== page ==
Ceva’s contribution to feeding the world goes beyond being a global leader in vaccines...
Today close to one billion people in developing countries suffer from chronic malnutrition, surviving on inadequate starch-based diets. A further two billion in emerging countries aspire to eat more diverse and nutritious diets – with more meat, milk and eggs, at the top of their wish-lists.
As well as being rich sources of high quality protein, meat, milk and eggs also supply a range of essential micro-nutrients, many of which are scarce or absent in plant-based diets. Consumption of adequate amounts of these nutrients is essential if children are to be healthy and grow and develop normally, going on to fulfil their potential as healthy and productive members of society.
By 2050, global consumption of meat will double. The vast majority of that increased demand will occur in developing countries.
Chicken meat is expected to make up almost half of the extra consumption of meat from now until the year 2022. Preventing poultry diseases and reducing death rates are important ways of boosting productivity.
Vaccination of poultry in the hatchery rather than on the farm is proving to be more effective by allowing more efficient use of renewable resources – so Ceva has made this approach one of its major development strategies.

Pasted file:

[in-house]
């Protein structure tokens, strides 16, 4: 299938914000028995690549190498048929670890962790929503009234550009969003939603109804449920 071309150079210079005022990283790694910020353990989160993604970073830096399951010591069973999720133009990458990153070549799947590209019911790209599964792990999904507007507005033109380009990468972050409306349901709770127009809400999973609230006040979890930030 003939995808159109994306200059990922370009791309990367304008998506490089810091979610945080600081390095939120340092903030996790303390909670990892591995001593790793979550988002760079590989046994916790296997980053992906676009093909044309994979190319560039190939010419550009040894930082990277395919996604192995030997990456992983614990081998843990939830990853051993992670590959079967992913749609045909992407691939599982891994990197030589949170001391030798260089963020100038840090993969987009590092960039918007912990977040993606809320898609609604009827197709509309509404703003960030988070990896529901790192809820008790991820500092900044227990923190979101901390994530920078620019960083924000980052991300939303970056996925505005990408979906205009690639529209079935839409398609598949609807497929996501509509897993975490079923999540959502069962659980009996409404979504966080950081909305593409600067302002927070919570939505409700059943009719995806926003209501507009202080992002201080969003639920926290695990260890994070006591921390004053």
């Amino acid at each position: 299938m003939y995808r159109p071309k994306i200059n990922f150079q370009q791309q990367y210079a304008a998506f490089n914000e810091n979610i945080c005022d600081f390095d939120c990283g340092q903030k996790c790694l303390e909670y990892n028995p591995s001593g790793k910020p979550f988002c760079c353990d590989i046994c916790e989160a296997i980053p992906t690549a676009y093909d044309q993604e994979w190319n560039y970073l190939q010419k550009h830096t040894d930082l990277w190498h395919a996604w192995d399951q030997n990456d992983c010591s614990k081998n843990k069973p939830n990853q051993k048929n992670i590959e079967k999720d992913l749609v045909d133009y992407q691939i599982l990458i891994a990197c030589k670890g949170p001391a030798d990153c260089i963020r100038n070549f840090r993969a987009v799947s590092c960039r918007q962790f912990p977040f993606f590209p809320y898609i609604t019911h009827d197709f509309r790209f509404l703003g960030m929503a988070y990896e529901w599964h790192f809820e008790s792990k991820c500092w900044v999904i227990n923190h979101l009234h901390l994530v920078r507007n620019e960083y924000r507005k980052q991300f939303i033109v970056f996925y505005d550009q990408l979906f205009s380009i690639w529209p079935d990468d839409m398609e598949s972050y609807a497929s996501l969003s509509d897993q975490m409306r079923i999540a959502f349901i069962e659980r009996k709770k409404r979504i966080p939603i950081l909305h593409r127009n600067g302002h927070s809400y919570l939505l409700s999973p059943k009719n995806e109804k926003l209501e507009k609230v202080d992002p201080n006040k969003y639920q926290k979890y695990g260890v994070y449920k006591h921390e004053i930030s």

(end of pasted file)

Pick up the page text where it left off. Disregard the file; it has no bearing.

Today, around 12 billion birds annually - one in every four broiler chickens produced in the world - are protected by Ceva’s new generation vaccines. But Ceva’s contribution to feeding the world goes well beyond simply being global leaders in animal vaccines. For example:
Ceva’s innovative reproduction-control product Altresyn® is helping Danish pig breeders (already the best in the world) to become even more efficient.
Ceva’s C.H.I.C.K. programme supports hatchery professionals in all aspects of vaccination.
Ceva’s acquisition of vaccination equipment manufacturer Desvac and its strategic partnership with Ecat, which focuses on automated handling of eggs and chicks in the hatchery, enables Ceva to offer poultry producers a wider range of vaccine services, programs and hatchery equipment.
Ceva’s support for the Sympavi symposium in Dakar, Senegal in 2013 helped to promote the idea that the future of poultry farming in Africa will depend on hatchery vaccination.
Ceva’s programme helped to inform and then launch the Perfect Pair – a combination of two different types of new generation vaccines that prevents the three major poultry diseases with a single injection.
Ceva’s support for Fondation du Patrimoine ‘Prize for Animal Agro-biodiversity’. Since 2012 this prize has recognised and rewarded individuals or groups who show commitment to preserving at-risk farm animal breeds by promoting their economic and societal value.